The search strategies (over two periods of time) resulted in the collection of a total of 44 evaluations of CCTV that met the inclusion criteria. Fortyeight other evaluations were obtained and analyzed but did not meet the inclusion criteria and were excluded. The majority of these evaluations were excluded because they did not use a control area. (This was also the case in the other reviews.) Two other evaluation reports were identified, but we were not successful in obtaining copies. Information on the excluded and unobtainable evaluations (for all five reviews) is available from the first author.
Improved Street Lighting
The following terms were used to search the databases for street lighting evaluations: street lighting, lighting, illumination, and natural surveillance. When applicable, “crime” was then added to each of these terms (e.g., street lighting and crime) to narrow the search parameters.
The search strategies (also over two periods of time) resulted in the collection of a total of 13 evaluations of improved street lighting that met the inclusion criteria. Twenty other evaluations were obtained and analyzed but did not meet the inclusion criteria and were excluded. Four other evaluation reports were identified, but we were not successful in obtaining copies.
Security Guards
The following terms were used to search the databases for security guard evaluations: security guards, private police, formal surveillance, and guardian. When applicable, “crime,” “surveillance,” “systematic review,” and “effectiveness” were added to each of these terms (e.g., security guards and crime) to narrow the search parameters.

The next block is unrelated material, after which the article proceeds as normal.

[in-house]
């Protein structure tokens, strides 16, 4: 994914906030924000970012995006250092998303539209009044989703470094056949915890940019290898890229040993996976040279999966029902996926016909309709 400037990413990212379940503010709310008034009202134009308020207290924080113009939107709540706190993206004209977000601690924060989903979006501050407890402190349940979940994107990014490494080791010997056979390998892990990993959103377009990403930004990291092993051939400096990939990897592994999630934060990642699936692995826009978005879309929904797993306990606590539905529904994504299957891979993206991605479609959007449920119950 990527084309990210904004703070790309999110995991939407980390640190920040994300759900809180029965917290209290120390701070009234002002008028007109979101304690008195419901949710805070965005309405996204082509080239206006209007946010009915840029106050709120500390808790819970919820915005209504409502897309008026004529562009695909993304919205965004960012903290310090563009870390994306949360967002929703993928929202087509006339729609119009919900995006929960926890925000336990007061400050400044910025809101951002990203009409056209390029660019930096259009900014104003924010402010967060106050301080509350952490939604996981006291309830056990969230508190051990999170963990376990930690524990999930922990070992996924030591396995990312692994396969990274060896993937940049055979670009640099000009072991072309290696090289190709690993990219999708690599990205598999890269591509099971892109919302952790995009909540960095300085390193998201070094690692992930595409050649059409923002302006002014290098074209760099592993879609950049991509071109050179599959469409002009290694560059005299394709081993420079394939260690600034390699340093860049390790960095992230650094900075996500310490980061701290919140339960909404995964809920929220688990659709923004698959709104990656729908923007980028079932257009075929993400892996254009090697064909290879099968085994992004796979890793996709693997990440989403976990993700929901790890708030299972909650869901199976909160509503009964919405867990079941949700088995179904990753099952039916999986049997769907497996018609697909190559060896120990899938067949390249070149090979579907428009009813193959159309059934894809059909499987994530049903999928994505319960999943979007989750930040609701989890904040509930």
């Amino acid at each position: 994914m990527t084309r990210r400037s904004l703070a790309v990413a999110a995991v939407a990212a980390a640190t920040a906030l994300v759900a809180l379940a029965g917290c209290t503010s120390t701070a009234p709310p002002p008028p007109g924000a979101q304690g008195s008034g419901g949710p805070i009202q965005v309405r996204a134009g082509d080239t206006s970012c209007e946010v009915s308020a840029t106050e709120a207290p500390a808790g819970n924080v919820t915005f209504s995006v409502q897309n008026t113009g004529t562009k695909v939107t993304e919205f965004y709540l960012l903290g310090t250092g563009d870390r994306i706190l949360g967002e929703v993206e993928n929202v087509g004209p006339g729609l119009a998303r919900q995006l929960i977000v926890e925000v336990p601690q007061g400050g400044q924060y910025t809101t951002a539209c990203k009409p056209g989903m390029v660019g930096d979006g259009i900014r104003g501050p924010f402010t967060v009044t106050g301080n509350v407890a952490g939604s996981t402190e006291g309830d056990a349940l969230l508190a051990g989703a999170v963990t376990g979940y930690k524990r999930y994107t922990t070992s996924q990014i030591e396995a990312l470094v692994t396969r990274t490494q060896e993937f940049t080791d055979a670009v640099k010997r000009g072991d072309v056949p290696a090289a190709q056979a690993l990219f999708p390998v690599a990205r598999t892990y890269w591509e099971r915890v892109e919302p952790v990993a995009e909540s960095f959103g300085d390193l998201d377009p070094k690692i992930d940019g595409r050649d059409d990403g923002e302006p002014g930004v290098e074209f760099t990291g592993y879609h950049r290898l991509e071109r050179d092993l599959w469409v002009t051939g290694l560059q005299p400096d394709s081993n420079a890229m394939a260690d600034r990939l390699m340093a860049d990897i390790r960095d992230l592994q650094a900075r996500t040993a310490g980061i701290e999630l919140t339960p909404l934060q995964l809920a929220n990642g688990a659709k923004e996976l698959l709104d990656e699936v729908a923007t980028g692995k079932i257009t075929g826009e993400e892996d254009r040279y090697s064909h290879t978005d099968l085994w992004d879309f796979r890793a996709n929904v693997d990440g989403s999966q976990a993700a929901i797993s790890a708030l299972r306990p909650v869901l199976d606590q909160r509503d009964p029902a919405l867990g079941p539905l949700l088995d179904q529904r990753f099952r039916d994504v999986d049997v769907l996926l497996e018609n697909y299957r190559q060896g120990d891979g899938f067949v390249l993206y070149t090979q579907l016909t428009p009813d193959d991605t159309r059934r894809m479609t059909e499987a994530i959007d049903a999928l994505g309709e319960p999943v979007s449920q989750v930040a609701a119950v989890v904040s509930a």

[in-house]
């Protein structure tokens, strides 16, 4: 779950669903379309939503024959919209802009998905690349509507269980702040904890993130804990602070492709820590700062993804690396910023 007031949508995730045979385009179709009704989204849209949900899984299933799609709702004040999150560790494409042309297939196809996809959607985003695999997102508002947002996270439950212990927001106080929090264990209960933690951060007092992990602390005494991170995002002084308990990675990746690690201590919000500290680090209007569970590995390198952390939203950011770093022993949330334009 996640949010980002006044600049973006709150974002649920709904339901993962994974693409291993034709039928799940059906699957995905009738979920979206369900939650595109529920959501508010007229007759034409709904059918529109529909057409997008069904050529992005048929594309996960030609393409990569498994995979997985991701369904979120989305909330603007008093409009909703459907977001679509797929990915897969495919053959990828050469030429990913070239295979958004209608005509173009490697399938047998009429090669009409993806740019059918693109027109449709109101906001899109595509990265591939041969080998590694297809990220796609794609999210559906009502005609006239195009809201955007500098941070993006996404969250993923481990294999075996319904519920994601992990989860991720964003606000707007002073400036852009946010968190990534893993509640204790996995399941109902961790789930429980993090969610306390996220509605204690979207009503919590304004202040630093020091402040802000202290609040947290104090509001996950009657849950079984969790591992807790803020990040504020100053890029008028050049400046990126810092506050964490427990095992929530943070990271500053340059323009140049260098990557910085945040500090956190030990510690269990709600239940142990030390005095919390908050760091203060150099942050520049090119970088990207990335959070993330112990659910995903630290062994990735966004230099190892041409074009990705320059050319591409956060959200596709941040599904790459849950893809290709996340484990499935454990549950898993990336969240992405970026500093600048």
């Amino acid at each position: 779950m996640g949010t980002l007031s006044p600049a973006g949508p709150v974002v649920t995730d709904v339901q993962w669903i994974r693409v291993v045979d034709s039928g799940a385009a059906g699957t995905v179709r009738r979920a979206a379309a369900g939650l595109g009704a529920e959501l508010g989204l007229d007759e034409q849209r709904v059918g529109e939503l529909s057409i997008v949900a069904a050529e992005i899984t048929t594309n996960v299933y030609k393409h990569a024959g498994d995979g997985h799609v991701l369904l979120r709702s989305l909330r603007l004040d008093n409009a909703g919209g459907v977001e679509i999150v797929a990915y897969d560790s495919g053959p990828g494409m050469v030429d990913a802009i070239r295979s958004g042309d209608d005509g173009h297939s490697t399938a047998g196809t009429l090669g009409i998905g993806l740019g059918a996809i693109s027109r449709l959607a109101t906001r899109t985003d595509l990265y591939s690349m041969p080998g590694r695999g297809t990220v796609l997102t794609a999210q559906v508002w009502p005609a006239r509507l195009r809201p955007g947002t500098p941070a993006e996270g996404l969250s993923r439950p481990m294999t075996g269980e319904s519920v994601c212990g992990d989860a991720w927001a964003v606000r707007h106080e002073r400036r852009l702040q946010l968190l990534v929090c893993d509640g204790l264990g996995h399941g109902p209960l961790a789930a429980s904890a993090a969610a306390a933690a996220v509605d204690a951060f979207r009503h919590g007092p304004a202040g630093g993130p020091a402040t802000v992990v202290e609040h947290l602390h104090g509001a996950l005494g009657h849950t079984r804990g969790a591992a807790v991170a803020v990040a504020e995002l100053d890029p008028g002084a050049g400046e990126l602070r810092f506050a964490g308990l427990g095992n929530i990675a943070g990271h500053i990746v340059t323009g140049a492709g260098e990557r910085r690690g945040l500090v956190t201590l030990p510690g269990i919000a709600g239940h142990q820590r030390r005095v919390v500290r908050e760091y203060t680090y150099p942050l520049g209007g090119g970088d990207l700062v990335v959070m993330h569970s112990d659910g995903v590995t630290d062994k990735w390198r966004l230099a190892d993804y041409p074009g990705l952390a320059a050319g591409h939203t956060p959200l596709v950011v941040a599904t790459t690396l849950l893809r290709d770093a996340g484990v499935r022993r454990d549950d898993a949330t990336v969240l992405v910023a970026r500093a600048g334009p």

The search strategies resulted in the collection of a total of five evaluations of security guards that met the inclusion criteria. Four other evaluations were obtained and analyzed but did not meet the inclusion criteria and were excluded.
(p.134) Place Managers
The following terms were used to search the databases for place manager evaluations: employee, place manager, guardian, conductor, attendant, park keeper, doorman, assistant, and occupational presence. When applicable, “crime,” “surveillance,” “supervision,” and “effectiveness” were then added to each of these terms (e.g., place managers and crime) to narrow the search parameters.
The search strategies resulted in the collection of only two evaluations of place managers that met the inclusion criteria. Five other evaluations were obtained and analyzed but did not meet the inclusion criteria and were excluded.
Defensible Space
The following terms were used to search the databases for defensible space evaluations: defensible space and CPTED (crime prevention through environmental design). When applicable, “crime,” “surveillance,” “road closures,” “barricades,” and “prevention” were then added to each of these terms (e.g., defensible space and crime) to narrow the search parameters. “Defensible space” and “CPTED” were also used together along with these other terms to narrow the search parameters.
The search strategies resulted in the collection of a total of five evaluations of defensible space that met the inclusion criteria. Four other evaluations were obtained and analyzed but did not meet the inclusion criteria and were excluded.